Supporters of the LGBT community are speaking out against House Bill 1523, which claims to protect individuals from discrimination, who act on religious beliefs that marriage is between one man and one woman. MPB's Maura Moed reports.
House Bill 1523 would allow circuit clerks or judges to refuse marriage licenses or to perform marriage ceremonies for gay couples.
Former pastor, Rob Hill, the state director of the Human Rights Campaign is upset the bill has already passed the house. He says it uses religion to violate people's civil rights.
"Public employees need to do their jobs, and so do agencies and individuals accepting money from the state to serve the public interest. Out hope is that this bill will die in committee and won't see the light of day," says Hill.
The bill would also let businesses refuse services for same-sex weddings.
Rene' Adams owns a catering business that services same-sex couples. She says it's just not right.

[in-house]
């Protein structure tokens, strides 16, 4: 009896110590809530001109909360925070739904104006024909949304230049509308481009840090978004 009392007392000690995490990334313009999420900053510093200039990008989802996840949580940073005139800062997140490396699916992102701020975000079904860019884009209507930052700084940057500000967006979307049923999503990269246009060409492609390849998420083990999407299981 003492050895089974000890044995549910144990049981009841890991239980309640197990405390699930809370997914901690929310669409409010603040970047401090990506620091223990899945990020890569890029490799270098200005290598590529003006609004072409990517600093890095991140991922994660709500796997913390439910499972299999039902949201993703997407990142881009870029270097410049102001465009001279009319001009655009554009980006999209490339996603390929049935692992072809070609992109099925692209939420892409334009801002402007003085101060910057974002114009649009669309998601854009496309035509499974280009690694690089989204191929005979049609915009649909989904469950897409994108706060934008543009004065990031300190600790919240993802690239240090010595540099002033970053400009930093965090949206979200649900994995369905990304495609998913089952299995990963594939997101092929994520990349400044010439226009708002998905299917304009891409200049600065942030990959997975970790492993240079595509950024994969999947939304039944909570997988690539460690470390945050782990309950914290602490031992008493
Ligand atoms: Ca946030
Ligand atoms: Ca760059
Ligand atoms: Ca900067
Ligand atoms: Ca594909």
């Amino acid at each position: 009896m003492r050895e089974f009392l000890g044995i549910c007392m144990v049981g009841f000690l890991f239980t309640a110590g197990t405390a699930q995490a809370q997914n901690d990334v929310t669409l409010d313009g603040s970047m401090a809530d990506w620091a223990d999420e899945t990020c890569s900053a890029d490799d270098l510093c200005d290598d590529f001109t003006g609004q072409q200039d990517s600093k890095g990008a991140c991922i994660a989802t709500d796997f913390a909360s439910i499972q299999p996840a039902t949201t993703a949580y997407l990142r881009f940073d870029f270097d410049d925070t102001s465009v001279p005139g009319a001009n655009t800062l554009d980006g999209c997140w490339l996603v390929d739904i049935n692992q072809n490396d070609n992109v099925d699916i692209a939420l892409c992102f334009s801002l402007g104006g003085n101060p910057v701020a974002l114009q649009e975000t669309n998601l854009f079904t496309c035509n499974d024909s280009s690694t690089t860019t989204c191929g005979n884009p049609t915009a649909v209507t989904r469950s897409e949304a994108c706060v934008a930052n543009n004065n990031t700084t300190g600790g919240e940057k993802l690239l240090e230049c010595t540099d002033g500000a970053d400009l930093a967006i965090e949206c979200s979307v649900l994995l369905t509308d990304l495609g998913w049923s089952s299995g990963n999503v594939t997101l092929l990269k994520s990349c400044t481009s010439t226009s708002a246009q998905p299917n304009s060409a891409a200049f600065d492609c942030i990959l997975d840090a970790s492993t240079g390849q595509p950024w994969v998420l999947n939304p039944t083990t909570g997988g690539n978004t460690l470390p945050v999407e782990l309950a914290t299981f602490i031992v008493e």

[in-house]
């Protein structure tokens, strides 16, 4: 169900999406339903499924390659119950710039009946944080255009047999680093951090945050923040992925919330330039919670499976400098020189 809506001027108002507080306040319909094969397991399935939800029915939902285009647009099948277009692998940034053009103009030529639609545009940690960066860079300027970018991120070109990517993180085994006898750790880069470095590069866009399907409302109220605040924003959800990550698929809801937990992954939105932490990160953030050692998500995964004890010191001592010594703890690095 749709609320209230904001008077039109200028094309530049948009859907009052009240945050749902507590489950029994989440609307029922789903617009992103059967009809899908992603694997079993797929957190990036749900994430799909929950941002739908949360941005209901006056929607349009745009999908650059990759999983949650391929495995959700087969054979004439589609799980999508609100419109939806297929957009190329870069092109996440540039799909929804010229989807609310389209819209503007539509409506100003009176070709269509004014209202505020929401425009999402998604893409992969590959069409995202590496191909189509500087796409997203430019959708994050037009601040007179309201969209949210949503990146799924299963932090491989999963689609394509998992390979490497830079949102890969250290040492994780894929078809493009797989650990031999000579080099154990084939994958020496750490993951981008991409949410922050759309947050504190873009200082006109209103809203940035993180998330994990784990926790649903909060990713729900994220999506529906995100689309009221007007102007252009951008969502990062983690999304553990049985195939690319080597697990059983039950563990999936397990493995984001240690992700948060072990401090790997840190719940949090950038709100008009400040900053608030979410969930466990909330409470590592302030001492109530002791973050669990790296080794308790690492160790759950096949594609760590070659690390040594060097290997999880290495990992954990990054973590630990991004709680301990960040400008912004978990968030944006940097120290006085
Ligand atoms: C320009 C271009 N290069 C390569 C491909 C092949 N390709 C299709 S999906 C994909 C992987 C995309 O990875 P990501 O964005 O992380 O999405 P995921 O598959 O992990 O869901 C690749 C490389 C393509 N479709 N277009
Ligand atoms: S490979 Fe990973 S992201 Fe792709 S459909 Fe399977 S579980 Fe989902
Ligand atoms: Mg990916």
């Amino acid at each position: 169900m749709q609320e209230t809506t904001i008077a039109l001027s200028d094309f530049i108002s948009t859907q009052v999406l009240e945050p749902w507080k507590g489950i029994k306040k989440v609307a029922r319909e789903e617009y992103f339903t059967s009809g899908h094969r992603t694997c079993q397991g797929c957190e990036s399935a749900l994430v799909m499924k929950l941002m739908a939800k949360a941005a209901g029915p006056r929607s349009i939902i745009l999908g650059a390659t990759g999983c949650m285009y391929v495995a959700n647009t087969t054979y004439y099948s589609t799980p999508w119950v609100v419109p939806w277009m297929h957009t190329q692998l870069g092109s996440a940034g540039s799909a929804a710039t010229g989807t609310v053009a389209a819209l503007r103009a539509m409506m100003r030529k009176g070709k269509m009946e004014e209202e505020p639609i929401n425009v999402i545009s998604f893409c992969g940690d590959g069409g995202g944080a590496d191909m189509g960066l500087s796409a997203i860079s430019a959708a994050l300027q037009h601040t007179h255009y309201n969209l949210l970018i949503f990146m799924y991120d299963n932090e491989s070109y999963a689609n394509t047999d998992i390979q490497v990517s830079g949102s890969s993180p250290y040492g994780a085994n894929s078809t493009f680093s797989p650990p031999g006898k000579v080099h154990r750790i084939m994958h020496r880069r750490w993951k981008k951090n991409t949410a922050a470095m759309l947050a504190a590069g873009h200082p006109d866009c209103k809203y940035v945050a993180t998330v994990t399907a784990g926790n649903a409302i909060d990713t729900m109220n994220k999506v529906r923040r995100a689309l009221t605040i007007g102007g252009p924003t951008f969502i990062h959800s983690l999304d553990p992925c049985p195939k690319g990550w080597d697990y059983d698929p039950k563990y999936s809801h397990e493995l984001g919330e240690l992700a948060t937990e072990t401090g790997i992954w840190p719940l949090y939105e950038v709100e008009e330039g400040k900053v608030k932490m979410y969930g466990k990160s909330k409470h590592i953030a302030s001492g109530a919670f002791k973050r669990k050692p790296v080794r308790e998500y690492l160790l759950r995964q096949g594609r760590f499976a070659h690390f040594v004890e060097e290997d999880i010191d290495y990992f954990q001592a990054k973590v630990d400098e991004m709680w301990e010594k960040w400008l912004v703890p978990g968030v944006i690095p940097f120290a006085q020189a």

"Why turn away business? You look at someone for who they are, what they stand for, and how they are for mankind. The government is not supposed to tell anybody who they should and shouldn't like," Adams says.
Republican state representative Andy Gipson of Braxton is also a pastor. He voted for the bill, and says it's not meant to harm anyone.
"It is strictly an anti-discriminatory bill for people of faith who believe these fundamental things about marriage and human relations. Someone else can then perform the ceremony or issue the license, or whatever the case may be," says Gipson.
The House passed the measure 80 to 39. Gipson says the bill wouldn't undo last year's U.S. Supreme Court decision that legalized same-sex marriage nationwide.